(with special thanks to Mark Hoover, OIDS, for contributing regularly)
“I have lived my life, and I have fought my battles, not against the weak and the poor—anybody can do that—but against power, against injustice, against oppression, and I have asked no odds from them, and I never shall.”—-Clarence S. Darrow, Attorney for the Damned 491, 497 (Arthur Weinberg ed. 1957).
Weeks v. State, 2015 OK CR 16 (November 23, 2015): Guilty Pleas; Statutory Construction: Weeks was charged in Rogers County (the Hon. J. Dwayne Steidley, presiding) with being a sex offender loitering within 500 feet of a child care center. He challenged the constitutionality of the statute, but instead of going to trial and being convicted, he entered a negotiated plea of no contest. He was sentenced to six months in jail, but appealed to challenge the constitutionality of the statute. Notably, in this certiorari appeal, Weeks did not challenge the voluntary nature of his plea. The Court held: 1) a facial challenge to the statute is a narrow exception to the rule that a plea waives all non-jurisdictional issues (thus, the Court addressed the facial challenge to the statute here); and 2) the statute is not unconstitutionally vague. NOTE: Weeks pressed a challenge to the facial validity of the statute, not as it applied to him.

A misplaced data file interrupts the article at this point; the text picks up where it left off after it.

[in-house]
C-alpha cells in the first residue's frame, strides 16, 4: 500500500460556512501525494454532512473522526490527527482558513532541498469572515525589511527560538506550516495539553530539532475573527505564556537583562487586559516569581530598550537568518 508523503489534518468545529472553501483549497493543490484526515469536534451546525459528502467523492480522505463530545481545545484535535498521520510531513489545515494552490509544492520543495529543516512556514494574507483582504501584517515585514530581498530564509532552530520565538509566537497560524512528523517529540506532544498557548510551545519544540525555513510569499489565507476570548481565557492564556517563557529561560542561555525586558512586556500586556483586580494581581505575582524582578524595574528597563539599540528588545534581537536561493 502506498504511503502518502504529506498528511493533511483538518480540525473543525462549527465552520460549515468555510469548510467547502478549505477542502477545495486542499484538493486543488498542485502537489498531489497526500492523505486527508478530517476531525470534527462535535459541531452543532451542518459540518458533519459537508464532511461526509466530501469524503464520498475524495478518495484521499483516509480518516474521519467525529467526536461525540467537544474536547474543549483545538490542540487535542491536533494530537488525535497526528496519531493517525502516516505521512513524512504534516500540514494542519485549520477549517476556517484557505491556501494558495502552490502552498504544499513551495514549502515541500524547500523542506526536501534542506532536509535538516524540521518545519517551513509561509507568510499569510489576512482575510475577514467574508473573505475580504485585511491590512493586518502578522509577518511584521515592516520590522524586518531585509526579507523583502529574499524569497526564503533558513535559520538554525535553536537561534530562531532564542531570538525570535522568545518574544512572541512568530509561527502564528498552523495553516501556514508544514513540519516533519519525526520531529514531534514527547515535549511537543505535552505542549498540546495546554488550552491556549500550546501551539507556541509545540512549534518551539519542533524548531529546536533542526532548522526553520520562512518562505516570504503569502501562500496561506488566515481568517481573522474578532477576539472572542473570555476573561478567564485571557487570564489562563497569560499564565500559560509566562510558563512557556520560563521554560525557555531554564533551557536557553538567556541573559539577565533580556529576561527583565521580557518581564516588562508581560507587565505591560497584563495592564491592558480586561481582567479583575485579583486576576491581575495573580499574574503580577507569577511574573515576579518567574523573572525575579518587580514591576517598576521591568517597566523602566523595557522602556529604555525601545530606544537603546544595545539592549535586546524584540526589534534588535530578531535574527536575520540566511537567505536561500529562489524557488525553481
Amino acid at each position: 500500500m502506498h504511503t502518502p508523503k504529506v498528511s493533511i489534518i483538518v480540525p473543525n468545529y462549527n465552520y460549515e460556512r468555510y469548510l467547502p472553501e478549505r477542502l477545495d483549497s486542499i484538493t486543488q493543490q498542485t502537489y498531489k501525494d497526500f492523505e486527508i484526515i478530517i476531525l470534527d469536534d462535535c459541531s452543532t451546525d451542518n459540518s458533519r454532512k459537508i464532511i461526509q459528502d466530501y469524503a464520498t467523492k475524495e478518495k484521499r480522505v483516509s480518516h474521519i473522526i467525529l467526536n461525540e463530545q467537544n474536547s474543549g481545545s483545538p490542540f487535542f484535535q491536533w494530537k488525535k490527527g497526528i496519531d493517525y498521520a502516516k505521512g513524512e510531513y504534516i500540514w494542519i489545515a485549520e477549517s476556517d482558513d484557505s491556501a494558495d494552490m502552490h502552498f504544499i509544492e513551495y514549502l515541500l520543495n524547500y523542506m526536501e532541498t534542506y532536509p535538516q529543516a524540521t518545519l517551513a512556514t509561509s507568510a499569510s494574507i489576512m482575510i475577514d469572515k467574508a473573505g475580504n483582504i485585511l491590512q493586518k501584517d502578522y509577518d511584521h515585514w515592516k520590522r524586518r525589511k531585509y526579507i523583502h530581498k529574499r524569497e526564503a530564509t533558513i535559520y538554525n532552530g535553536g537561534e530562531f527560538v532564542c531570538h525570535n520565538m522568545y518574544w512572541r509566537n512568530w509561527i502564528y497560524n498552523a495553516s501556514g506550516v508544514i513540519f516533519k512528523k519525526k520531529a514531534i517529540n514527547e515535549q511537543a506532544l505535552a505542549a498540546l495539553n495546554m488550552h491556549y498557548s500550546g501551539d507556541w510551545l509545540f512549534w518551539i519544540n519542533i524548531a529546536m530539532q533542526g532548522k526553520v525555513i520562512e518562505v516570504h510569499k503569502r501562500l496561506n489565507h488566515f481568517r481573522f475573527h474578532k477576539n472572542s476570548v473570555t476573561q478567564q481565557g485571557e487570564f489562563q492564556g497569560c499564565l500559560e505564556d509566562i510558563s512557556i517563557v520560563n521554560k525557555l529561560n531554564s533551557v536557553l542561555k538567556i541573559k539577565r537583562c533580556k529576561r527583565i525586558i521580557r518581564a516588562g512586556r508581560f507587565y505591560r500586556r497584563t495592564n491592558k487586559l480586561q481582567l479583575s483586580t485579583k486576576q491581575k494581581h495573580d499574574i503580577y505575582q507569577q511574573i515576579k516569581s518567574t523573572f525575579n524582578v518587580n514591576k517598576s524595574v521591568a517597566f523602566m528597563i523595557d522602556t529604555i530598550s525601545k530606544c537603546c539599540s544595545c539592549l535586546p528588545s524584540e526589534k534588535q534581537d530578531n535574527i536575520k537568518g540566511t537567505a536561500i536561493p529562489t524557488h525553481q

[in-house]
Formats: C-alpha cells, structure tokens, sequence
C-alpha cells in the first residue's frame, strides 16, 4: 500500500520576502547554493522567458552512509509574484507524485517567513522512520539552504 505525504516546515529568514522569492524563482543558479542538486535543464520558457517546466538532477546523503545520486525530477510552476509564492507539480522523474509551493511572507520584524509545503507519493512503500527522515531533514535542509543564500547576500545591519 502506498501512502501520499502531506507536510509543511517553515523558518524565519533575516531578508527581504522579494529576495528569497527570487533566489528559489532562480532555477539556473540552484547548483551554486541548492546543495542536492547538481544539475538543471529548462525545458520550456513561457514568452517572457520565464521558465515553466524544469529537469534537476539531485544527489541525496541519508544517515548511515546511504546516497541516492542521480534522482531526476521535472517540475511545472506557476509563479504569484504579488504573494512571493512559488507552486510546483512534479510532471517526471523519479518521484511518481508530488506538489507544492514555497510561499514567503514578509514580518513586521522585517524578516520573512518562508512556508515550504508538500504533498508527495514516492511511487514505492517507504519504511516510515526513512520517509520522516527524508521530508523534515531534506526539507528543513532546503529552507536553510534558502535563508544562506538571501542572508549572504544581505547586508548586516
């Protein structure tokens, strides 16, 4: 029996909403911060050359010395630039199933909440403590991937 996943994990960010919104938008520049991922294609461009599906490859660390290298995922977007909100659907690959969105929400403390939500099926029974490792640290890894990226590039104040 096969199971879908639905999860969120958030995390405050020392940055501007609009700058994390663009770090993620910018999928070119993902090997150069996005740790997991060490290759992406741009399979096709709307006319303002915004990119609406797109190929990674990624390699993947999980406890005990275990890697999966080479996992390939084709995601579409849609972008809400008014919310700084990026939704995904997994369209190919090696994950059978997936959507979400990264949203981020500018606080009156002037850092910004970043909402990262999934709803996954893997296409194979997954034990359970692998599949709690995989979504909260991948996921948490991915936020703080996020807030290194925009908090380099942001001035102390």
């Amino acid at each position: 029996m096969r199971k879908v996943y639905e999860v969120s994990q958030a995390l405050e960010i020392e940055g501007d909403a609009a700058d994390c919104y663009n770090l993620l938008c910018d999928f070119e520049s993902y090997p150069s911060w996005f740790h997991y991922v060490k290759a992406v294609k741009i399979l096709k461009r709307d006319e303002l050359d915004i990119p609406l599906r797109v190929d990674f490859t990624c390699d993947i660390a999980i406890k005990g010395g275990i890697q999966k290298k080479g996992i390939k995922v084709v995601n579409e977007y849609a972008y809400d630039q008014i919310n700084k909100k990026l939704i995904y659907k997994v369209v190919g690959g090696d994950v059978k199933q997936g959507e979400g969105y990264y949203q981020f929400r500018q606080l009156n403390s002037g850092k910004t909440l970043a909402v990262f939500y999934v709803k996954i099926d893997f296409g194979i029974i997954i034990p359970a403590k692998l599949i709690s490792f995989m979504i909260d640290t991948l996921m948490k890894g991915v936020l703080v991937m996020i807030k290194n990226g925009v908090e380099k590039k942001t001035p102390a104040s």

Eric Sample v. State of Oklahoma, ex rel. Department of Public Safety, No. 113,871 (Okla. Civ. App., Div. III, November 6, 2015) (Released for Publication): DUI (DPS): In this driver’s license appeal, Judge James B. Croy (Oklahoma County) set aside a revocation based upon an inadmissible breath test sample that was obtained with a gas canister and mouthpiece that was approved improperly by the Board of Tests (through a resolution by the Board, rather than through an administrative rule). In this appeal, the Court affirmed.
United States v. Jerold D. Fisher, No. 14-3257 (10th Cir., November 10, 2015) (Published) (Lucero, Holmes & Matheson): Waiver (Appellate Issues): This is an odd case involving breached plea agreements by both sides, and an allegation of vindictive prosecution, but the panel dismissed this claim because it was improperly briefed.